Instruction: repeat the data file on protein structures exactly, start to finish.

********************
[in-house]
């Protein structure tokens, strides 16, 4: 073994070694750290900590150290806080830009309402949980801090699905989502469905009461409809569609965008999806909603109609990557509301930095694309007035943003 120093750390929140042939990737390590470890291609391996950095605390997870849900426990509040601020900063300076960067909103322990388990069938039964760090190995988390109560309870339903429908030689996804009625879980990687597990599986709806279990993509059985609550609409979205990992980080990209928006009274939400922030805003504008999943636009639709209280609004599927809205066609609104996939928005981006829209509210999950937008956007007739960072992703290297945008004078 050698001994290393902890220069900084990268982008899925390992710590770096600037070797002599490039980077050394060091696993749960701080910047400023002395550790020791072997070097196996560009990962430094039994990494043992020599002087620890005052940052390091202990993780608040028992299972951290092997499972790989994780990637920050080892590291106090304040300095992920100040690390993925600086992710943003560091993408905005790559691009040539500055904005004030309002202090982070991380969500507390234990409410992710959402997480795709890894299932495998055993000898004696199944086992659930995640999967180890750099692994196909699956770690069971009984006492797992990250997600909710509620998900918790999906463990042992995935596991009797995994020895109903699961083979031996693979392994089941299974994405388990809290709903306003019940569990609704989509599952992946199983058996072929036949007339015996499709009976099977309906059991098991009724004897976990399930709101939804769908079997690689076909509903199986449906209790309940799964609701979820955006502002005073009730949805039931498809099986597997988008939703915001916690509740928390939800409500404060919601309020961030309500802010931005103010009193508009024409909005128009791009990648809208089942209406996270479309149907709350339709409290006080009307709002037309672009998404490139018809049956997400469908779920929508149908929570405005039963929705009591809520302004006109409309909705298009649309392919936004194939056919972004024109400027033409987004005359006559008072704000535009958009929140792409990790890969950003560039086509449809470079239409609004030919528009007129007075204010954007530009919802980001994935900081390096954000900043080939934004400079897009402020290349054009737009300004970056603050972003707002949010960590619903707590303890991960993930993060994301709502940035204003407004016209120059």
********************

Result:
[in-house]
């Protein structure tokens, strides 16, 4: 073994070694750290900590150290806080830009309402949980801090699905989502469905009461409809569609965008999806909603109609990557509301930095694309007035943003 120093750390929140042939990737390590470890291609391996950095605390997870849900426990509040601020900063300076960067909103322990388990069938039964760090190995988390109560309870339903429908030689996804009625879980990687597990599986709806279990993509059985609550609409979205990992980080990209928006009274939400922030805003504008999943636009639709209280609004599927809205066609609104996939928005981006829209509210999950937008956007007739960072992703290297945008004078 050698001994290393902890220069900084990268982008899925390992710590770096600037070797002599490039980077050394060091696993749960701080910047400023002395550790020791072997070097196996560009990962430094039994990494043992020599002087620890005052940052390091202990993780608040028992299972951290092997499972790989994780990637920050080892590291106090304040300095992920100040690390993925600086992710943003560091993408905005790559691009040539500055904005004030309002202090982070991380969500507390234990409410992710959402997480795709890894299932495998055993000898004696199944086992659930995640999967180890750099692994196909699956770690069971009984006492797992990250997600909710509620998900918790999906463990042992995935596991009797995994020895109903699961083979031996693979392994089941299974994405388990809290709903306003019940569990609704989509599952992946199983058996072929036949007339015996499709009976099977309906059991098991009724004897976990399930709101939804769908079997690689076909509903199986449906209790309940799964609701979820955006502002005073009730949805039931498809099986597997988008939703915001916690509740928390939800409500404060919601309020961030309500802010931005103010009193508009024409909005128009791009990648809208089942209406996270479309149907709350339709409290006080009307709002037309672009998404490139018809049956997400469908779920929508149908929570405005039963929705009591809520302004006109409309909705298009649309392919936004194939056919972004024109400027033409987004005359006559008072704000535009958009929140792409990790890969950003560039086509449809470079239409609004030919528009007129007075204010954007530009919802980001994935900081390096954000900043080939934004400079897009402020290349054009737009300004970056603050972003707002949010960590619903707590303890991960993930993060994301709502940035204003407004016209120059």